Load testing is done to determine the website/application behavior under the expected workload and identify performance issues for resolution. It helps measure the overall performance of user flows, business-critical transactions, resource utilization, etc.
It is done to determine the breaking point of a website/application by simulating an extreme user load. It helps identify the utilization of computing resources and transactions’ health under extreme conditions.
Endurance testing is used to determine the application behavior under a particular workload for a longer period of time. It helps identify stagnation issues and bottlenecks that can occur from continuous significant system workload for hours.
Spike testing checks website/application behavior under a sudden spike of user load. It helps determine the reliability and accessibility of the website/application under special circumstances like flash sales and other critical events.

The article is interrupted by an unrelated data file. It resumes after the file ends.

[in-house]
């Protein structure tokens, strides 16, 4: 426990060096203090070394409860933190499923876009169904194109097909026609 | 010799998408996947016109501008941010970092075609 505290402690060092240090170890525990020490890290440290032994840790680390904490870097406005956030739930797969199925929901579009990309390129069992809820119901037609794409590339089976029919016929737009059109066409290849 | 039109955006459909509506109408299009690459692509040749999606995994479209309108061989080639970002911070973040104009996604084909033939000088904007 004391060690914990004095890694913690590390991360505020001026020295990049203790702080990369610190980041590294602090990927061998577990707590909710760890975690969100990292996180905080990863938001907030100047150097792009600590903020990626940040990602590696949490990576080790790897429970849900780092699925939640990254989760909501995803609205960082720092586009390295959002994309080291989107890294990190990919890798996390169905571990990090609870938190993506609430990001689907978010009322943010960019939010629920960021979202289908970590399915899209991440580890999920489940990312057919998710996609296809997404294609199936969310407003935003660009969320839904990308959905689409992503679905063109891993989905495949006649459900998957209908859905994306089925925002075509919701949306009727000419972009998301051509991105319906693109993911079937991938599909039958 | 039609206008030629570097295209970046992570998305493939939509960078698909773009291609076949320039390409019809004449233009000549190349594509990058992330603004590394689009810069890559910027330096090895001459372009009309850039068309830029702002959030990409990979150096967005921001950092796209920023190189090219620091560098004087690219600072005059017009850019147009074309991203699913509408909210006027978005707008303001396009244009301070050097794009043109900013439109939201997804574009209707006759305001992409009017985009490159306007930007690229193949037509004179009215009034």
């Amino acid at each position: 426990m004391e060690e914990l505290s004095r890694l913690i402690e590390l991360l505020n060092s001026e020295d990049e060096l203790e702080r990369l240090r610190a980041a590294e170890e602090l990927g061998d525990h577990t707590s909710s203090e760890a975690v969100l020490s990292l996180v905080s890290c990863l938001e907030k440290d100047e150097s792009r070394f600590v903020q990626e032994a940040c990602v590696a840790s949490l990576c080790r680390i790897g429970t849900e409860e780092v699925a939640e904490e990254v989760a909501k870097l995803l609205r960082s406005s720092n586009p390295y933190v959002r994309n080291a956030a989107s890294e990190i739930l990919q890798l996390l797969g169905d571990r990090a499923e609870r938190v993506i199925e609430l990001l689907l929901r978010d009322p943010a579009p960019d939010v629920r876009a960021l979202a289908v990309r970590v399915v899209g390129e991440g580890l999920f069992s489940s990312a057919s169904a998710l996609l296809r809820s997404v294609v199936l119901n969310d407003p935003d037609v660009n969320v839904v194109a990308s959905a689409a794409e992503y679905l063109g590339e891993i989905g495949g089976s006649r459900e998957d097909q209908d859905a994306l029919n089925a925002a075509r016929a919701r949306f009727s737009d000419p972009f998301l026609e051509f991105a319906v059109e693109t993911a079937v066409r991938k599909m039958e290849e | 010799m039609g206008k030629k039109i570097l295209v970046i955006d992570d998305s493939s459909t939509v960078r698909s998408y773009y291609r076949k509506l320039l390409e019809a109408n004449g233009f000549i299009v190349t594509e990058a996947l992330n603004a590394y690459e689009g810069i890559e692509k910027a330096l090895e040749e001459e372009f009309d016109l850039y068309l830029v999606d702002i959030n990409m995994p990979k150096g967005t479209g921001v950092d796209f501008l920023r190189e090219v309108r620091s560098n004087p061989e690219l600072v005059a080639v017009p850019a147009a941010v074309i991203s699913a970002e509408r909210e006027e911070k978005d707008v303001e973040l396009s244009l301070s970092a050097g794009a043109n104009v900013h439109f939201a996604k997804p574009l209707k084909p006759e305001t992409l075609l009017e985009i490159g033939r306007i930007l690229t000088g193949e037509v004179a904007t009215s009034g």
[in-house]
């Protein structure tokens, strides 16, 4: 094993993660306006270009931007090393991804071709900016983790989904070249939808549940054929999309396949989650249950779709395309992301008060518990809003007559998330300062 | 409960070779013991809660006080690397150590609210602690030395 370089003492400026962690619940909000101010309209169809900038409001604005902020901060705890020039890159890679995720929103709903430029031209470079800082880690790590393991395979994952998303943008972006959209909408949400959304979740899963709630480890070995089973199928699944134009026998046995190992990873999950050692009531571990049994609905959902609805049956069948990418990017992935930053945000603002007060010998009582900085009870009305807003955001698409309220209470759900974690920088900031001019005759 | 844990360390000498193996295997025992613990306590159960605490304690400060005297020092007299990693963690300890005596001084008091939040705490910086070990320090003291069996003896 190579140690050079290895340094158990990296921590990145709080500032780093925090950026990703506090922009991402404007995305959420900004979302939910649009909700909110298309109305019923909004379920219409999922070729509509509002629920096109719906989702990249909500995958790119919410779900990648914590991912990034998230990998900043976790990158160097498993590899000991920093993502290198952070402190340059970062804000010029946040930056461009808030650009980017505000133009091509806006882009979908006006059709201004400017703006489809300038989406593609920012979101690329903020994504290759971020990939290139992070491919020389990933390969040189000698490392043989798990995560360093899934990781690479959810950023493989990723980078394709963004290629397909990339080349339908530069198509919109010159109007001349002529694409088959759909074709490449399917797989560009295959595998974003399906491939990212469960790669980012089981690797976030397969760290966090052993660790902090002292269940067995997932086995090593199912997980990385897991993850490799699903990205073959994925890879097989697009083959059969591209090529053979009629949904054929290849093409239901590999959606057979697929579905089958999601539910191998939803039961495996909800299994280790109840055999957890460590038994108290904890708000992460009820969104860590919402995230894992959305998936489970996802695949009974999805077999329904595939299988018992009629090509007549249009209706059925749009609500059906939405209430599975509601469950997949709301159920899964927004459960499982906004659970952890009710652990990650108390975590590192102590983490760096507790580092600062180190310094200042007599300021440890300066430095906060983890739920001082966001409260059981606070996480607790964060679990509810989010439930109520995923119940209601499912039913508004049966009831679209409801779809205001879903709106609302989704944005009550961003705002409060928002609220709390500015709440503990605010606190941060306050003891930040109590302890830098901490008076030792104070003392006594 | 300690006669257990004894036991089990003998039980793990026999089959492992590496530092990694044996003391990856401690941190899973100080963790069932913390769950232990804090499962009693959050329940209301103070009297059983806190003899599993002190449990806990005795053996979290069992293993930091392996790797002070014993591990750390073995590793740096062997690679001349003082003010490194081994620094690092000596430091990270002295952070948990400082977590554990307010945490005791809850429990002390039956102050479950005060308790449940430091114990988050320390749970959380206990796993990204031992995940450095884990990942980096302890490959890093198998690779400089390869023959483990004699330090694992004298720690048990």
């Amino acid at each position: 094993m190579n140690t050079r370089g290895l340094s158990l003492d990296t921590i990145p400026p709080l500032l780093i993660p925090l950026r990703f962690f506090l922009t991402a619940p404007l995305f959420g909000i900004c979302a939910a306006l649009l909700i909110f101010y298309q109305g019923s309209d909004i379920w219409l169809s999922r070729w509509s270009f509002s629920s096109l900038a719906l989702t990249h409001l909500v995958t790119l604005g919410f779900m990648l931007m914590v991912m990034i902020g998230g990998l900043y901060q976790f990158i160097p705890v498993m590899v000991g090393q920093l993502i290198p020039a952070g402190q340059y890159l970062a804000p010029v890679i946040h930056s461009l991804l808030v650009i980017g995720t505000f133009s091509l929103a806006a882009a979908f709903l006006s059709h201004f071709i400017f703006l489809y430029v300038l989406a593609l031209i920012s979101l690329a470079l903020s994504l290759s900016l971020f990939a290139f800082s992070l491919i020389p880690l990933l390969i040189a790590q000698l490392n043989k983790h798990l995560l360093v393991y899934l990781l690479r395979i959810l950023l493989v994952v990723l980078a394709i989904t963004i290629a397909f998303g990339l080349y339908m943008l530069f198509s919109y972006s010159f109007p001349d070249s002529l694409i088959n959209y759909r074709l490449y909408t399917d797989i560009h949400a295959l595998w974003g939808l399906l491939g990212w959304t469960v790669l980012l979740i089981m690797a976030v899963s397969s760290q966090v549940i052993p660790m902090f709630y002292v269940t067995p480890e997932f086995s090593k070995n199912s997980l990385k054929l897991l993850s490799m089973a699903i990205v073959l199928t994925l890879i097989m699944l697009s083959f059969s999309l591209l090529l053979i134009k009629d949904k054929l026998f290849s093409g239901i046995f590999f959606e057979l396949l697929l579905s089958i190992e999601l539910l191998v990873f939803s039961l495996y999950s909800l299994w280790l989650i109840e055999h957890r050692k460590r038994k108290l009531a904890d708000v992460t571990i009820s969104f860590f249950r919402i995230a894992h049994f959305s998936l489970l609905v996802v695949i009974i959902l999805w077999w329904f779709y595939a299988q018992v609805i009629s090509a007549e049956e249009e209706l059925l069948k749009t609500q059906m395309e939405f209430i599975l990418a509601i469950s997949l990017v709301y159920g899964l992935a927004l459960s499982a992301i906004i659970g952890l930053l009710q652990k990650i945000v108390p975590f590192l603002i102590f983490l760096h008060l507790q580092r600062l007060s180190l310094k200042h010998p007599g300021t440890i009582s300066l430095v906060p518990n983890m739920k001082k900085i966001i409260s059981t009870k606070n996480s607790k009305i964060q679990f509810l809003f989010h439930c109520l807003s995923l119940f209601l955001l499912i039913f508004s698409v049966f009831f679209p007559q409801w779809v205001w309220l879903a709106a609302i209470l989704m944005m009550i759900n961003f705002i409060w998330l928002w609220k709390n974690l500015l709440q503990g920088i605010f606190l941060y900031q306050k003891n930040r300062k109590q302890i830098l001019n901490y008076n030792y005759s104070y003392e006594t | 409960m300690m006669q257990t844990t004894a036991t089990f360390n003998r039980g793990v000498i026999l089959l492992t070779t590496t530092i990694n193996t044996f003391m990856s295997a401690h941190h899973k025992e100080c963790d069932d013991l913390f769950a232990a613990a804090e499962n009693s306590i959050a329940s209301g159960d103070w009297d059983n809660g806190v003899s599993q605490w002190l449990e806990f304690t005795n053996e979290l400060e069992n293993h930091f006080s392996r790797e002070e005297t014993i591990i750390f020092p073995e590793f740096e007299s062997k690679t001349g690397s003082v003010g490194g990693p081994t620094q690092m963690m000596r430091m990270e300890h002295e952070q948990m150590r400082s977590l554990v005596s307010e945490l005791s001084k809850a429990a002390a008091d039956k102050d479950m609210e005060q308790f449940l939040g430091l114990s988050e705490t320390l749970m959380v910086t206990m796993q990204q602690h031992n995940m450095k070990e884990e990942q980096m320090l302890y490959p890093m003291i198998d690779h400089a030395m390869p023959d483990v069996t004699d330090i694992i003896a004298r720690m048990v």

Volume testing is carried out to check website/application performance when subjected to a high volume of data. It can be done by populating the database or storage with varying volumes and determining data processing behavior under a heavy workload.
Scalability testing is done to determine the website/application’s effectiveness from a scalability point of view by simulating an increasing amount of workload. It helps in capacity planning for scaling up the website/application infrastructure and feature enhancements.
Depending upon the specific needs and requirements, you can either set up performance testing infrastructure on-premises or use cloud-based tools such as LoadView. The advantage of cloud-based tools is that you don’t have to put your time and resources into managing and running the testing infrastructure along with cost-effectiveness.
Load Testing Objectives
Load Testing is one of the most important and highly advised types of performance testing that should be incorporated into your testing strategy as early as possible. Under high traffic conditions, you need to have your website work perfectly; otherwise, it can lead to performance bottlenecks, poor user experience, and, most importantly, business loss. Let’s understand the key objectives of load testing and its benefits.